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Friend: ‘Leinster came hard at us – we know Munster will come even harder’

Connacht coach, Andy Friend, has identified the areas he needs to fix ahead of Friday’s clash with Munster.

Ciaran Frawley and Niall Murray.
Ciaran Frawley and Niall Murray.
Image: James Crombie/INPHO

AT THE CITY end of the Sportsground, the clock ticked towards 8pm. Time wasn’t moving as fast as the scoring column under Connacht’s name, though.

After five minutes they had six points, after 14 minutes it was 16. More surprisingly, Leinster had yet to move off zero. The game may have started but it looked as though their minds were still in La Rochelle.

A little thing happened in the middle of this purple patch. After throwing a messy pass that was picked off by Caolin Blade, who subsequently touched down for a try, Luke McGrath used up his captain’s challenge.

He also used the time it took for the TMO and referee to assess the legitimacy of Blade’s score to gather the 15 Leinster players together. It was a strong message, the captain refusing to feel self-pity after making a costly mistake, the players rushing to the huddle to hear his voice and respond to it.

While the Leinster turnaround didn’t happen right away – Ross Byrne kicking the restart out on the full, before Conor Fitzgerald scored a third Connacht penalty to make it 16-0 – it wasn’t long before the champions re-asserted their authority. By half-time it was 33-16, the breakdown battle switching completely from an area Connacht were bossing to one Leinster absolutely dominated.

caolin-blade-breaks-free-to-score-his-sides-first-try Caolin Blade celebrates the opening try. Source: James Crombie/INPHO

“That hurts,” said the Connacht coach, Andy Friend afterwards. “We all have to pick ourselves up now. We have Munster next Friday and they will have seen that game. Leinster came hard at us at the breakdown and those Munster blokes are going to come even harder.

“So we have got to sort that and we have got six days to try and get that right. The boys need to get up for an interpro and it is our job to make sure they do.”

That won’t be an easy task. Sorting out your maul defence is considerably harder when you don’t have Quinn Roux there to apply muscle. They rue the day he got injured. Last night, Leinster scored four of their eight tries off their set-piece.

“The first 14 minutes were fantastic from us last night but after that we were hurt in two areas, firstly by giving them access to our scoring zone, where they were so clinical,” said Friend. “You can see why they have won four straight Pro14 titles – given how well they finish.

“The second area was the breakdown. We were dominated there. I loved how we fought but as well as fighting, you have to be clinical.”

denis-buckley-and-peter-dooley Buckley and Dooley compete at the breakdown. Source: James Crombie/INPHO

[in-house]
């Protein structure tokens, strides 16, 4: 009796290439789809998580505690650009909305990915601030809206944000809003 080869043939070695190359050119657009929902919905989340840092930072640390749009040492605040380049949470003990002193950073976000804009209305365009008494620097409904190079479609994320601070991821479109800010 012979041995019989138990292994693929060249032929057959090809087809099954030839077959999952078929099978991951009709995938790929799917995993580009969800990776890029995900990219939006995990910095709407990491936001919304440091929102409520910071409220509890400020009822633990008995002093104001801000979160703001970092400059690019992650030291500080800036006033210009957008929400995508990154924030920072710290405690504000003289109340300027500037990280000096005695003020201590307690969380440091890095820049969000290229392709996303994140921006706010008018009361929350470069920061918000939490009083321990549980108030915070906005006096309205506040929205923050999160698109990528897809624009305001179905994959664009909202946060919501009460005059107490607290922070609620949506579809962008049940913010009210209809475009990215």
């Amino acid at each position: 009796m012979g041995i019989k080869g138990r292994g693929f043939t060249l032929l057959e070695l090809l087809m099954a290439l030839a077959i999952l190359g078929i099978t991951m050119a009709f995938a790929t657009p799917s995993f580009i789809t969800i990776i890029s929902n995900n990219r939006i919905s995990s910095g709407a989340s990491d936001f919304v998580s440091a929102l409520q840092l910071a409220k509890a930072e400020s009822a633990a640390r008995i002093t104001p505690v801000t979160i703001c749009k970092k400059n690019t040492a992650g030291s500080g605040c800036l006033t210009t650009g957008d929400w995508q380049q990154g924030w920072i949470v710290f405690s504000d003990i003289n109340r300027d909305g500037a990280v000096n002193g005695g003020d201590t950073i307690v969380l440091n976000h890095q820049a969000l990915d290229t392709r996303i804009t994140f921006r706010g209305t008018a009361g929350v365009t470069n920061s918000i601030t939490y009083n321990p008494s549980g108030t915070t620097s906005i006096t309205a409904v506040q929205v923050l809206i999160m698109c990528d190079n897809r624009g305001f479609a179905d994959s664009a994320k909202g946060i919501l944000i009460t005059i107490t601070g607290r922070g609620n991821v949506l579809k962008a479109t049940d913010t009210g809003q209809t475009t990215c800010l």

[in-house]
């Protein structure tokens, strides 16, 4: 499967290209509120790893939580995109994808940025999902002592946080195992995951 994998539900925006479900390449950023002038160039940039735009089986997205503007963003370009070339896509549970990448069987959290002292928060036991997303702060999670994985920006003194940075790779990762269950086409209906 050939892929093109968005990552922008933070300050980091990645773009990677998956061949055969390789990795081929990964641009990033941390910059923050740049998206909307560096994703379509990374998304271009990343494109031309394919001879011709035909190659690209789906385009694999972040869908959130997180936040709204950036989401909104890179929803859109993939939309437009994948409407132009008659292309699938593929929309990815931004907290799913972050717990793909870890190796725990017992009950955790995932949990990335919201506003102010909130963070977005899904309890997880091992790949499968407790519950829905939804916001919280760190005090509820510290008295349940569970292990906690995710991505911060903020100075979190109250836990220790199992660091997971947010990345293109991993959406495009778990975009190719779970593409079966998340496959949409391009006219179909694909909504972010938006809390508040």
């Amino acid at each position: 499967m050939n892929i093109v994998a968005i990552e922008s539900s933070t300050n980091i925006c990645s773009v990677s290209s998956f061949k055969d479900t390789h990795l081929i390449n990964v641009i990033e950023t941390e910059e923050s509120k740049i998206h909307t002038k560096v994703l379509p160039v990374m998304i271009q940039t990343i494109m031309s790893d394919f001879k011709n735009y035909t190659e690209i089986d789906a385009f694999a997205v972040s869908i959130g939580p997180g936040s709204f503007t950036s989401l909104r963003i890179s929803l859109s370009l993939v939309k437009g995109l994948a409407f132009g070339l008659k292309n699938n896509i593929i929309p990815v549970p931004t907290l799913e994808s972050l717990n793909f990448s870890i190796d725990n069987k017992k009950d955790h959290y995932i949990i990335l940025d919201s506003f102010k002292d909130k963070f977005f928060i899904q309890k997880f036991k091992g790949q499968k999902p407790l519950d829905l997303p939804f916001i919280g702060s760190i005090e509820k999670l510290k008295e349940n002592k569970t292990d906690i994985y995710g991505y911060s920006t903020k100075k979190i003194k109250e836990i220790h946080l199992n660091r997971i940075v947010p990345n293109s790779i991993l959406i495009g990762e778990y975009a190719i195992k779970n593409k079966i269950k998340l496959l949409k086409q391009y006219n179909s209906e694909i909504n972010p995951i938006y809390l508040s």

Leinster showed them how. The bad start annoyed rather than panicked Leo Cullen, their head coach.

“We were probably a little over eager in terms of guys flying off the line – creating little triangles – and Connacht were able to pull us apart in the opening 14 minutes. Our discipline cost us, too, we gave away a few cheap penalties,” said Cullen in an interview after the game with TG4.

“We settled into the game much better after that. Our forwards had some good drives and we got over for some good scores.”

How they needed them – for when the scoreboard moved towards 16-0, you wondered if Leinster’s European hangover was beginning to hurt. Two defeats on the spin looked like stretching to three.

“We have been very frustrated with the way the last couple of weeks have gone but all you can do is move onto the next challenge,” said Cullen.

“When you are bringing guys through all the time, you have got to keep learning, so overall we are pleased. We will see where we sit in the table.”

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The answer is fourth, four points behind leaders Munster and second placed, Benetton. Ospreys are third, level on points with Leinster, but with a game in hand. The leading two sides after six rounds of fixtures progress to the final. In other words, Leinster have no margin for error left. They meet Ulster this Friday.

“We have had a couple of good battles with Ulster this season; it’ll come down to the contact area again and when I think back to the Belfast match in particular, they pulled us apart at the start of the game.

“It will be a good challenge for our guys – a few other players will come back into the mix.”

Leinster’s second row, Ross Molony, added: “We had a tough game against Connacht earlier this year so that was the theme we drove home to each other during the week, that we had to physically front up.

“I thought our pack did a really good job at maul time and scrum time.

“They obviously had the edge in the first 10 minutes but we talked about putting them defensively under pressure with two man tackles and then being clinical at the breakdown.”

About the author:

Garry Doyle

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